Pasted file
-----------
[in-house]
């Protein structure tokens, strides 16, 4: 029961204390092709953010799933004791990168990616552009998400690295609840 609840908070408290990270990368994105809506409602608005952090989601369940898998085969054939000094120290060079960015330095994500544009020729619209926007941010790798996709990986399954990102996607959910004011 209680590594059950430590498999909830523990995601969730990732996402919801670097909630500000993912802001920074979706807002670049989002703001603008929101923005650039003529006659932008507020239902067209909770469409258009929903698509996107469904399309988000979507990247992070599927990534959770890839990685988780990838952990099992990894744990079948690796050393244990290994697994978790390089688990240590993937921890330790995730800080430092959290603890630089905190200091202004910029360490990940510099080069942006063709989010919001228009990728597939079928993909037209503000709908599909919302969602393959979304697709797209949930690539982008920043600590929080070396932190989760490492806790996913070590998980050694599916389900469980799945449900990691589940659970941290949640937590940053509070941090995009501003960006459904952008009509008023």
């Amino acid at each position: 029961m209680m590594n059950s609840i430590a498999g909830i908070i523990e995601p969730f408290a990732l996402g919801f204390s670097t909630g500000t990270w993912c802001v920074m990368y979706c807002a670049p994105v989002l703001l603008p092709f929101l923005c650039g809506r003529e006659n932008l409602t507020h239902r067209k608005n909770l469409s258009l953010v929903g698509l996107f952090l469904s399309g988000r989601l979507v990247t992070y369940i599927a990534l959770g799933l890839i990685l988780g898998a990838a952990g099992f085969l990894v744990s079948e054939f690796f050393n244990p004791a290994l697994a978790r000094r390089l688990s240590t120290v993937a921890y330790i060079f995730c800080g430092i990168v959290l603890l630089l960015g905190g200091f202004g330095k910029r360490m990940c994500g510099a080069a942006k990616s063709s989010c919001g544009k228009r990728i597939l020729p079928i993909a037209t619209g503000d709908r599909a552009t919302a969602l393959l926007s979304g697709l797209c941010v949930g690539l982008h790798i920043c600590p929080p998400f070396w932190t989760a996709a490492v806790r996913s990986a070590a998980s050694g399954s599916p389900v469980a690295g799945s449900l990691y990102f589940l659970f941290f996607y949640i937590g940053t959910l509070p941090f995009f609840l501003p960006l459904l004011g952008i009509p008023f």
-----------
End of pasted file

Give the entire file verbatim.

[in-house]
């Protein structure tokens, strides 16, 4: 029961204390092709953010799933004791990168990616552009998400690295609840 609840908070408290990270990368994105809506409602608005952090989601369940898998085969054939000094120290060079960015330095994500544009020729619209926007941010790798996709990986399954990102996607959910004011 209680590594059950430590498999909830523990995601969730990732996402919801670097909630500000993912802001920074979706807002670049989002703001603008929101923005650039003529006659932008507020239902067209909770469409258009929903698509996107469904399309988000979507990247992070599927990534959770890839990685988780990838952990099992990894744990079948690796050393244990290994697994978790390089688990240590993937921890330790995730800080430092959290603890630089905190200091202004910029360490990940510099080069942006063709989010919001228009990728597939079928993909037209503000709908599909919302969602393959979304697709797209949930690539982008920043600590929080070396932190989760490492806790996913070590998980050694599916389900469980799945449900990691589940659970941290949640937590940053509070941090995009501003960006459904952008009509008023």
């Amino acid at each position: 029961m209680m590594n059950s609840i430590a498999g909830i908070i523990e995601p969730f408290a990732l996402g919801f204390s670097t909630g500000t990270w993912c802001v920074m990368y979706c807002a670049p994105v989002l703001l603008p092709f929101l923005c650039g809506r003529e006659n932008l409602t507020h239902r067209k608005n909770l469409s258009l953010v929903g698509l996107f952090l469904s399309g988000r989601l979507v990247t992070y369940i599927a990534l959770g799933l890839i990685l988780g898998a990838a952990g099992f085969l990894v744990s079948e054939f690796f050393n244990p004791a290994l697994a978790r000094r390089l688990s240590t120290v993937a921890y330790i060079f995730c800080g430092i990168v959290l603890l630089l960015g905190g200091f202004g330095k910029r360490m990940c994500g510099a080069a942006k990616s063709s989010c919001g544009k228009r990728i597939l020729p079928i993909a037209t619209g503000d709908r599909a552009t919302a969602l393959l926007s979304g697709l797209c941010v949930g690539l982008h790798i920043c600590p929080p998400f070396w932190t989760a996709a490492v806790r996913s990986a070590a998980s050694g399954s599916p389900v469980a690295g799945s449900l990691y990102f589940l659970f941290f996607y949640i937590g940053t959910l509070p941090f995009f609840l501003p960006l459904l004011g952008i009509p008023f």